|Low-carb vs. high-carb: who's less hungry?||01/22/20|
|More evidence against sweet drinks||01/15/20|
|How to 'cure' diabetes||01/08/20|
|Diabetics: stay off medication longer with a Mediterranean Diet||12/18/19|
|Protect your liver with coffee||12/11/19|
|When questionable research still proves something||12/04/19|
|High blood pressure? Exercise!||11/20/19|
|The risks of cutting too many calories||11/13/19|
|Just 4 healthy lifestyle factors make a big difference||11/06/19|
|Sugar-sweetened beverage sales ban contributes to lower intake||10/30/19|
|Put down the media at meal times||10/23/19|
|Better research on the impact of smaller plates||10/16/19|
|The strongest evidence yet: plant-based diets prevent diabetes||10/09/19|
|Gain less weight by snacking on nuts||10/02/19|
|All Health and Nutrition Bites|
Why Do You Crave Chocolate at That Time of the Month?
Chocolate cravings are an interesting phenomenon: over 45% of undergraduate women in the United States report having a regular craving for chocolate, and over 90% of women admit to craving chocolate at least once in their lives. Oddly enough, this phenomenon seems to be largely limited to adults in North American countries - other cultures do not seem to crave chocolate any more than they might crave anything else.
Exercise Ideas: Play Video Games!
Video games aren't just for kids! According to a recent report, 53 percent of American adults play video games, and one in five adults (21%) play every day or almost every day. While sedentary behavior is linked to chronic diseases and obesity, new, active video games systems may help you meet your weekly exercise recommendations.
Kids also eat more while watching TV
I wrote not long ago about how distractions such as music during a meal will contribute to adults eating more than they would without music on (News Bite, 11/07/06), and you've probably heard the estimates that children consume about 25% of their daily meals in front of the television. Recently, scientists at the University of Buffalo devised a pair of experiments to see if television viewing affected the amount children ate (Am J Clin Nutr 2007;85(2):355-61).
Get the latest health and diet news - along with what you can do about it - sent to your Inbox once a week. Get Dr. Gourmet's Health and Nutrition Bites sent to you via email. Sign up now!
Most people have cravings of some kind, whether it be for an addictive substance like alcohol or cigarettes, or for something benign, like chocolate or french fries. Most find cravings to be mild and momentary, but sometimes cravings can be a real problem: people trying to lose weight can have cravings just as strong as those struggling with alcohol dependence. More than one patient has told me that giving in to a craving led them to "pig out" on their desired substance, and then in self-disgust quit their diet altogether.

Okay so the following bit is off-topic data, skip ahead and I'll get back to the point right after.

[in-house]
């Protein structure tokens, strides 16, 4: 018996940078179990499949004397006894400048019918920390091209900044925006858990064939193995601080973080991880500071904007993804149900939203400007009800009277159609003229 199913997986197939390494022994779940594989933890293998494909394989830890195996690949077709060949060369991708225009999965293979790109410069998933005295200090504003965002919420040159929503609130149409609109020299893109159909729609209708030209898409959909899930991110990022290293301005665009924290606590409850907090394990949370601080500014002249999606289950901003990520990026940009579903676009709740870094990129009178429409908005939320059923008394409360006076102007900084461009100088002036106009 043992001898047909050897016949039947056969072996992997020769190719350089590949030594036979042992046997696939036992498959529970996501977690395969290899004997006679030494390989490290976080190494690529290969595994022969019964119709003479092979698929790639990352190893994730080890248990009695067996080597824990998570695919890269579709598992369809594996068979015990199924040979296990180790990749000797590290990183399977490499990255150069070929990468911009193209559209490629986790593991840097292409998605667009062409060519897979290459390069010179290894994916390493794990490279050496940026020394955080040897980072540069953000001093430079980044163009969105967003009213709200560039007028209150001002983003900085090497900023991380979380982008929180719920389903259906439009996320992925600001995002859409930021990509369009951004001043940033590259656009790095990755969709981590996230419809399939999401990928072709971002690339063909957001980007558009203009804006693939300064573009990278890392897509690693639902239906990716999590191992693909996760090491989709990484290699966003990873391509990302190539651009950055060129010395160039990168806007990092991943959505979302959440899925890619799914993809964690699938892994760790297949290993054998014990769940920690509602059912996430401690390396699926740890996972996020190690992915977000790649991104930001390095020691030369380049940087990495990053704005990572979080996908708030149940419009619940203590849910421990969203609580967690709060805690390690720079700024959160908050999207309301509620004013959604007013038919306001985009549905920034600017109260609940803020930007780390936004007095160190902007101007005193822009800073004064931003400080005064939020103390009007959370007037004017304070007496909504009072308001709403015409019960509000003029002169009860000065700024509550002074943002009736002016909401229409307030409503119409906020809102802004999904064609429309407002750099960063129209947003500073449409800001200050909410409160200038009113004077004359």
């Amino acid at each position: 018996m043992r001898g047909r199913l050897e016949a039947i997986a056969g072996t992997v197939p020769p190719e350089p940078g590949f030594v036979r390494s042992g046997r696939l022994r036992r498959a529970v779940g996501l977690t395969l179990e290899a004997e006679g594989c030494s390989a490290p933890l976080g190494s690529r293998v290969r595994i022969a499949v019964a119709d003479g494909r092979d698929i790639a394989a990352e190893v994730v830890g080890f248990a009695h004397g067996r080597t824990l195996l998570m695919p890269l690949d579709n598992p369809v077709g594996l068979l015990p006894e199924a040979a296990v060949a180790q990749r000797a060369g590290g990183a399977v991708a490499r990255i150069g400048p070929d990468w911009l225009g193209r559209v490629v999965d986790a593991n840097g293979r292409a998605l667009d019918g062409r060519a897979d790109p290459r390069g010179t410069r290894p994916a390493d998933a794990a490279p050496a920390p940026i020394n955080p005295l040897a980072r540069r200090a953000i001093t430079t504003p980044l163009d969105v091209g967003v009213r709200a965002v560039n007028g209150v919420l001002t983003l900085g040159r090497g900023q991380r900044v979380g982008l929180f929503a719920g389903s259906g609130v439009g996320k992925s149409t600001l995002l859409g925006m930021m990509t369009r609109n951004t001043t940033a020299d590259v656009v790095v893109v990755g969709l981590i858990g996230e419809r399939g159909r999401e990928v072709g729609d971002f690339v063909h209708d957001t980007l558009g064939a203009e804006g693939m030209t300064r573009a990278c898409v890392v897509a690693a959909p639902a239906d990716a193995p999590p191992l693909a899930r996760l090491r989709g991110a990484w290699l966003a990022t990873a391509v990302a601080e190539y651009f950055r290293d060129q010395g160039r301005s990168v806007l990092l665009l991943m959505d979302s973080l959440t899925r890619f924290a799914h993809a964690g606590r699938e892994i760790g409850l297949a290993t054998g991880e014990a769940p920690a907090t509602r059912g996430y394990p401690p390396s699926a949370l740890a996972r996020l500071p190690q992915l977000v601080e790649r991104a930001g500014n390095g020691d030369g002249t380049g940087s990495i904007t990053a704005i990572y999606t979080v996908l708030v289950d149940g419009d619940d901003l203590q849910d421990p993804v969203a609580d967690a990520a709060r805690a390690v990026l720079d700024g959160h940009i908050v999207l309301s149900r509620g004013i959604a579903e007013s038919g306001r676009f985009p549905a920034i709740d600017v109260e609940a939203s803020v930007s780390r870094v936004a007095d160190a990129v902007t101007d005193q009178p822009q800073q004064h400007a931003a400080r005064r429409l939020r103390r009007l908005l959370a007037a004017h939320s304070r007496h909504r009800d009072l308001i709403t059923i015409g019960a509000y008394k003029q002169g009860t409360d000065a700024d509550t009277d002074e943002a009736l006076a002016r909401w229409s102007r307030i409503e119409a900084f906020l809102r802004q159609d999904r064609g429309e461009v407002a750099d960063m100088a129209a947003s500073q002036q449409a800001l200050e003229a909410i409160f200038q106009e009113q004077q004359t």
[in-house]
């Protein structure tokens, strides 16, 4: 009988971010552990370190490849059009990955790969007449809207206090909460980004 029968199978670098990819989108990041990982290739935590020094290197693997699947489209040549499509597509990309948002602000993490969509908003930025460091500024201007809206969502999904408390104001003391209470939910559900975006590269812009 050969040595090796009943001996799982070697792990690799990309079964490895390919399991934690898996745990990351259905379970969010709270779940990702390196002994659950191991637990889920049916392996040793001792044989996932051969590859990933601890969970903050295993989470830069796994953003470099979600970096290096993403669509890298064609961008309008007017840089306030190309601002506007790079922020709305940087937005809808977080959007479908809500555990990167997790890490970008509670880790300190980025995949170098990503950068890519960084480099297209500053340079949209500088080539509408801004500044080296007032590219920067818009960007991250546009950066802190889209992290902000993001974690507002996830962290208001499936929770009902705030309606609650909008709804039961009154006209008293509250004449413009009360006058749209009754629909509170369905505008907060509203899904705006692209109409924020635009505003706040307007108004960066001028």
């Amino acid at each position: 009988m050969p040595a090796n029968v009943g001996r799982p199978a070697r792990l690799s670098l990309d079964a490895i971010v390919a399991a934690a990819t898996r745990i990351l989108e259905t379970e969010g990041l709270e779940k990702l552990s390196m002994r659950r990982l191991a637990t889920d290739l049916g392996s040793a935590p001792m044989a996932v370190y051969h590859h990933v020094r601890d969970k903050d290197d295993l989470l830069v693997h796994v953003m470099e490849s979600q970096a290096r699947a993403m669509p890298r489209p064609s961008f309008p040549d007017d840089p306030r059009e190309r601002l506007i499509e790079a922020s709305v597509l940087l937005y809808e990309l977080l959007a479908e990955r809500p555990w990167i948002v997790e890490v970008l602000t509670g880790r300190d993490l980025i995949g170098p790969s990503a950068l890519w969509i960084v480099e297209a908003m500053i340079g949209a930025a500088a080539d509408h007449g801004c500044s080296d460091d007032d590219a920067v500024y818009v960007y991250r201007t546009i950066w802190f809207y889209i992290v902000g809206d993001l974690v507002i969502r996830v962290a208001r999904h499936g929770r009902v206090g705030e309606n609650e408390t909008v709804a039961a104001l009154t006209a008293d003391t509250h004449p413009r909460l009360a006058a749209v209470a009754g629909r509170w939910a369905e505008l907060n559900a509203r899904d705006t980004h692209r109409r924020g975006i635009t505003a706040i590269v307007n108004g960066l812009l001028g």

Those who are experiencing a craving report not only visualizing the desired item, they say they can also smell or even taste the item. As you might expect, the more senses involved in the craving, the stronger the hold a craving can have and the more difficult it is to resist the craving.
Addiction and obesity researchers are of course very interested in finding tools to help people resist those cravings. One interesting tool comes straight out of the 80's: the computer game called Tetris.
Researchers in the United Kingdom noted that playing Tetris requires both visual and spatial processing in the brain - both components of processing cravings - and knew from prior research that it had been successfully used in blocking food cravings as well as unwanted recall of traumatic images (such as a car accident). Those previous studies had induced cravings in the test subjects as part of the study - would Tetris work as well on naturally-occurring cravings?
119 male and female university students participated in their study (Appetite 2014;76:161-165). As they entered the lab the students were asked if they were experiencing a craving, and the 80 that reported having a craving were asked to respond to a detailed questionnaire about the strength of the craving and its subject, which ranged from cigarettes to foods. Each student was then randomly assigned to playing Tetris for three minutes or watching a "game loading" screen, each on a 15-inch netbook. Those watching the "game loading" screen were the control group - they were told that a version of Tetris with "experimental features" would load, but in fact nothing ever loaded and no game was played.
After the three minute period where the participant either did or did not play Tetris, they were asked about their experience of their craving during that three minute period, and their responses were compared with their responses from before playing the game. (Responses from those who did not report a craving were not analyzed.)
Not unsurprisingly, those who were playing Tetris experienced a greater reduction in the strength of their craving - about 25% greater - than those who were simply waiting.
Another small but very interesting study. If you're working on your weight (or struggling with an addiction of any kind), try spending a few minutes playing a game like Tetris (or maybe Angry Birds or Bejeweled) before you consider giving in to your craving. Forcing your brain to use its visual and spatial processing for something other than your craving may help you overcome them.
First posted: April 2, 2014